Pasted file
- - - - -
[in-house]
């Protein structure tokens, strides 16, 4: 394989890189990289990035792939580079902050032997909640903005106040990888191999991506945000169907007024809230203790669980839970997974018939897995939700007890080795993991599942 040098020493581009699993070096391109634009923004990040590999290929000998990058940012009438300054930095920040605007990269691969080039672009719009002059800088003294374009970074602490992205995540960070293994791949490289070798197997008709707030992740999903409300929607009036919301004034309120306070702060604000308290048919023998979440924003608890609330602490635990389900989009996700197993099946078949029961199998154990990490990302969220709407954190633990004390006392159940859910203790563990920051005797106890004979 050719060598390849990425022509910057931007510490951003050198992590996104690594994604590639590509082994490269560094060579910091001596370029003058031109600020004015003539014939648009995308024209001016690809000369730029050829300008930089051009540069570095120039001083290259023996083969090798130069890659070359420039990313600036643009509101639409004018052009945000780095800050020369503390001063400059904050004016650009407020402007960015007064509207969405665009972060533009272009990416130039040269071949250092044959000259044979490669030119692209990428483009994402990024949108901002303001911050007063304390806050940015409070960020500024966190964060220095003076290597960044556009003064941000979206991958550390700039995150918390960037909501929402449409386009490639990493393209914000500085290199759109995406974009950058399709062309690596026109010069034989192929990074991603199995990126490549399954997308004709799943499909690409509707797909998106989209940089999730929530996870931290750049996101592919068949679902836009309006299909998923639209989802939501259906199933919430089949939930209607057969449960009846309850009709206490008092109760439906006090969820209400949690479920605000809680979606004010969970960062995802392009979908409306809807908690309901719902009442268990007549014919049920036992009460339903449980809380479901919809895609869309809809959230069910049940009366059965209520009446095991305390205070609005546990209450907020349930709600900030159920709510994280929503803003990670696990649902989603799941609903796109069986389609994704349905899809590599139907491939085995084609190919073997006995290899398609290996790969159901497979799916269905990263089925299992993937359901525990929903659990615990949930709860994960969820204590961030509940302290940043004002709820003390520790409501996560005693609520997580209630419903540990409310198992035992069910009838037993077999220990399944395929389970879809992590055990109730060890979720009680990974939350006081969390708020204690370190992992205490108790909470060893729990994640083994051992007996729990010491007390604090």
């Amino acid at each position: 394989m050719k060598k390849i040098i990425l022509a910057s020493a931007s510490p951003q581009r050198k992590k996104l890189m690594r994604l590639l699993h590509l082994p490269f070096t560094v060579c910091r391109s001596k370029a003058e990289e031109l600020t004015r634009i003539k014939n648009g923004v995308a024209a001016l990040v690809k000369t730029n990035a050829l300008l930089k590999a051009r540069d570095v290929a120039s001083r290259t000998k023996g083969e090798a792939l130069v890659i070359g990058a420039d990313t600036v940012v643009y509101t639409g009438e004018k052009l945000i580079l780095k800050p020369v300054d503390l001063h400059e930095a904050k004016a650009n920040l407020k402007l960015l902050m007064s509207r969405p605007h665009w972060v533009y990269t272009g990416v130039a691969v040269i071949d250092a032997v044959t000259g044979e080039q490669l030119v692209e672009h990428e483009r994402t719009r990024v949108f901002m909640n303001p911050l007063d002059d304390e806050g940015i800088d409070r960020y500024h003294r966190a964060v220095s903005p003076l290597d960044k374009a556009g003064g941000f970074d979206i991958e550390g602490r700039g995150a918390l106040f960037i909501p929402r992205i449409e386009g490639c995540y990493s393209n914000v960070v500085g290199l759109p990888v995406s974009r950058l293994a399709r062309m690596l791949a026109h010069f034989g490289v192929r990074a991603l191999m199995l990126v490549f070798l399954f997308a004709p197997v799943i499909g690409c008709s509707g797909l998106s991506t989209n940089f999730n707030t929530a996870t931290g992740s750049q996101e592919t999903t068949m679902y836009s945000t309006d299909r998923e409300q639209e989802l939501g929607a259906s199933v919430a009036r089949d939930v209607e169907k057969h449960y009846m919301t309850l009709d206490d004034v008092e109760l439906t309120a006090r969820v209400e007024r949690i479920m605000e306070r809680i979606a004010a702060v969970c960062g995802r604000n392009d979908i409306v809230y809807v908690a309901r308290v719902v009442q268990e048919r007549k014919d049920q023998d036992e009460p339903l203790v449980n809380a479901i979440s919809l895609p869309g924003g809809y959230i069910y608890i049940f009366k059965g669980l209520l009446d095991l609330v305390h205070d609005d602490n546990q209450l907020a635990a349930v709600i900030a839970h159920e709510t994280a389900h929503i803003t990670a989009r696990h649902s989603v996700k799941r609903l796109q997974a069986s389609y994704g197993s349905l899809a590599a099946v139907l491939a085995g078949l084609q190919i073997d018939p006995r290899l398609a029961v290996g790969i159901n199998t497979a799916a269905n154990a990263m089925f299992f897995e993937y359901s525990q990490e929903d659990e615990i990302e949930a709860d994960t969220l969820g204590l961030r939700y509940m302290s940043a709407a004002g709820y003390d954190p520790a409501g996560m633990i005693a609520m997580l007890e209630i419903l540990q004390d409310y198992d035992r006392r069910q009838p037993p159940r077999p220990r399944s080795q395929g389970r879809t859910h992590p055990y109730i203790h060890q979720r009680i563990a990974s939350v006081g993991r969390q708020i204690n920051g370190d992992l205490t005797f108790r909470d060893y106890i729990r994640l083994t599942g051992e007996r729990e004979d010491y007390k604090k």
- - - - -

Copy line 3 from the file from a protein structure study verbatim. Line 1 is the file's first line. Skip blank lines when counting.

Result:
């Amino acid at each position: 394989m050719k060598k390849i040098i990425l022509a910057s020493a931007s510490p951003q581009r050198k992590k996104l890189m690594r994604l590639l699993h590509l082994p490269f070096t560094v060579c910091r391109s001596k370029a003058e990289e031109l600020t004015r634009i003539k014939n648009g923004v995308a024209a001016l990040v690809k000369t730029n990035a050829l300008l930089k590999a051009r540069d570095v290929a120039s001083r290259t000998k023996g083969e090798a792939l130069v890659i070359g990058a420039d990313t600036v940012v643009y509101t639409g009438e004018k052009l945000i580079l780095k800050p020369v300054d503390l001063h400059e930095a904050k004016a650009n920040l407020k402007l960015l902050m007064s509207r969405p605007h665009w972060v533009y990269t272009g990416v130039a691969v040269i071949d250092a032997v044959t000259g044979e080039q490669l030119v692209e672009h990428e483009r994402t719009r990024v949108f901002m909640n303001p911050l007063d002059d304390e806050g940015i800088d409070r960020y500024h003294r966190a964060v220095s903005p003076l290597d960044k374009a556009g003064g941000f970074d979206i991958e550390g602490r700039g995150a918390l106040f960037i909501p929402r992205i449409e386009g490639c995540y990493s393209n914000v960070v500085g290199l759109p990888v995406s974009r950058l293994a399709r062309m690596l791949a026109h010069f034989g490289v192929r990074a991603l191999m199995l990126v490549f070798l399954f997308a004709p197997v799943i499909g690409c008709s509707g797909l998106s991506t989209n940089f999730n707030t929530a996870t931290g992740s750049q996101e592919t999903t068949m679902y836009s945000t309006d299909r998923e409300q639209e989802l939501g929607a259906s199933v919430a009036r089949d939930v209607e169907k057969h449960y009846m919301t309850l009709d206490d004034v008092e109760l439906t309120a006090r969820v209400e007024r949690i479920m605000e306070r809680i979606a004010a702060v969970c960062g995802r604000n392009d979908i409306v809230y809807v908690a309901r308290v719902v009442q268990e048919r007549k014919d049920q023998d036992e009460p339903l203790v449980n809380a479901i979440s919809l895609p869309g924003g809809y959230i069910y608890i049940f009366k059965g669980l209520l009446d095991l609330v305390h205070d609005d602490n546990q209450l907020a635990a349930v709600i900030a839970h159920e709510t994280a389900h929503i803003t990670a989009r696990h649902s989603v996700k799941r609903l796109q997974a069986s389609y994704g197993s349905l899809a590599a099946v139907l491939a085995g078949l084609q190919i073997d018939p006995r290899l398609a029961v290996g790969i159901n199998t497979a799916a269905n154990a990263m089925f299992f897995e993937y359901s525990q990490e929903d659990e615990i990302e949930a709860d994960t969220l969820g204590l961030r939700y509940m302290s940043a709407a004002g709820y003390d954190p520790a409501g996560m633990i005693a609520m997580l007890e209630i419903l540990q004390d409310y198992d035992r006392r069910q009838p037993p159940r077999p220990r399944s080795q395929g389970r879809t859910h992590p055990y109730i203790h060890q979720r009680i563990a990974s939350v006081g993991r969390q708020i204690n920051g370190d992992l205490t005797f108790r909470d060893y106890i729990r994640l083994t599942g051992e007996r729990e004979d010491y007390k604090k």